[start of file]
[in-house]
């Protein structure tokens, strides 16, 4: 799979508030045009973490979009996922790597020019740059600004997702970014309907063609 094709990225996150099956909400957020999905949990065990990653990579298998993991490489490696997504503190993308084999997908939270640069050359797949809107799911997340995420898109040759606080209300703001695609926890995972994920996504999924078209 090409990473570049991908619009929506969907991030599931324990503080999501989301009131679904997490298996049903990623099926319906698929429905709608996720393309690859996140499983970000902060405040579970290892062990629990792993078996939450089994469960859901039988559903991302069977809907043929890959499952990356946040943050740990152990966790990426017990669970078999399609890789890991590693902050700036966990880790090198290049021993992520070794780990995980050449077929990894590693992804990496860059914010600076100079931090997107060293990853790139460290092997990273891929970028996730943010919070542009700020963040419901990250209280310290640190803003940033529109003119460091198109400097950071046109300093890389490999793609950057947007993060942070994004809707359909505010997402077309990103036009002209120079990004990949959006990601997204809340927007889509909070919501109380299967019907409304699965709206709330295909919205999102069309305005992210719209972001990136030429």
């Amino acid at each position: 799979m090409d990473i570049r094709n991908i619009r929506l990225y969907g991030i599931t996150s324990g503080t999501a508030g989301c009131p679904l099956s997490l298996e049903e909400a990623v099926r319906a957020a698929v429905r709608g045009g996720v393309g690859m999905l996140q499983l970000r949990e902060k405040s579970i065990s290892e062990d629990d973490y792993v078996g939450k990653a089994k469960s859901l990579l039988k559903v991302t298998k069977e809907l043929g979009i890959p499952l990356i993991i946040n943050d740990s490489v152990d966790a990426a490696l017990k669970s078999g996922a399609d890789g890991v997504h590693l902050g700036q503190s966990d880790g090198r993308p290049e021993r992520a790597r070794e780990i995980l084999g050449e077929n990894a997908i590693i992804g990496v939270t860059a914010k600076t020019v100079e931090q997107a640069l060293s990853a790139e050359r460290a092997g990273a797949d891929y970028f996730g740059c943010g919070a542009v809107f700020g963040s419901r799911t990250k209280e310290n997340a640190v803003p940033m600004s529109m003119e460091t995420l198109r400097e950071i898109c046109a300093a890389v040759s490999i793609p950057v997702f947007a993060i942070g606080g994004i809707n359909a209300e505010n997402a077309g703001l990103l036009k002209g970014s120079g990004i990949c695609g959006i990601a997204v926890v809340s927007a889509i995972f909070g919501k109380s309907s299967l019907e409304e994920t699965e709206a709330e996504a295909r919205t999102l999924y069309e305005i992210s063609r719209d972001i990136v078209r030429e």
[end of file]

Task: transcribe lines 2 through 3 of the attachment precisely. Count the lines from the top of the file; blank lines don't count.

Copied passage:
């Protein structure tokens, strides 16, 4: 799979508030045009973490979009996922790597020019740059600004997702970014309907063609 094709990225996150099956909400957020999905949990065990990653990579298998993991490489490696997504503190993308084999997908939270640069050359797949809107799911997340995420898109040759606080209300703001695609926890995972994920996504999924078209 090409990473570049991908619009929506969907991030599931324990503080999501989301009131679904997490298996049903990623099926319906698929429905709608996720393309690859996140499983970000902060405040579970290892062990629990792993078996939450089994469960859901039988559903991302069977809907043929890959499952990356946040943050740990152990966790990426017990669970078999399609890789890991590693902050700036966990880790090198290049021993992520070794780990995980050449077929990894590693992804990496860059914010600076100079931090997107060293990853790139460290092997990273891929970028996730943010919070542009700020963040419901990250209280310290640190803003940033529109003119460091198109400097950071046109300093890389490999793609950057947007993060942070994004809707359909505010997402077309990103036009002209120079990004990949959006990601997204809340927007889509909070919501109380299967019907409304699965709206709330295909919205999102069309305005992210719209972001990136030429």
């Amino acid at each position: 799979m090409d990473i570049r094709n991908i619009r929506l990225y969907g991030i599931t996150s324990g503080t999501a508030g989301c009131p679904l099956s997490l298996e049903e909400a990623v099926r319906a957020a698929v429905r709608g045009g996720v393309g690859m999905l996140q499983l970000r949990e902060k405040s579970i065990s290892e062990d629990d973490y792993v078996g939450k990653a089994k469960s859901l990579l039988k559903v991302t298998k069977e809907l043929g979009i890959p499952l990356i993991i946040n943050d740990s490489v152990d966790a990426a490696l017990k669970s078999g996922a399609d890789g890991v997504h590693l902050g700036q503190s966990d880790g090198r993308p290049e021993r992520a790597r070794e780990i995980l084999g050449e077929n990894a997908i590693i992804g990496v939270t860059a914010k600076t020019v100079e931090q997107a640069l060293s990853a790139e050359r460290a092997g990273a797949d891929y970028f996730g740059c943010g919070a542009v809107f700020g963040s419901r799911t990250k209280e310290n997340a640190v803003p940033m600004s529109m003119e460091t995420l198109r400097e950071i898109c046109a300093a890389v040759s490999i793609p950057v997702f947007a993060i942070g606080g994004i809707n359909a209300e505010n997402a077309g703001l990103l036009k002209g970014s120079g990004i990949c695609g959006i990601a997204v926890v809340s927007a889509i995972f909070g919501k109380s309907s299967l019907e409304e994920t699965e709206a709330e996504a295909r919205t999102l999924y069309e305005i992210s063609r719209d972001i990136v078209r030429e």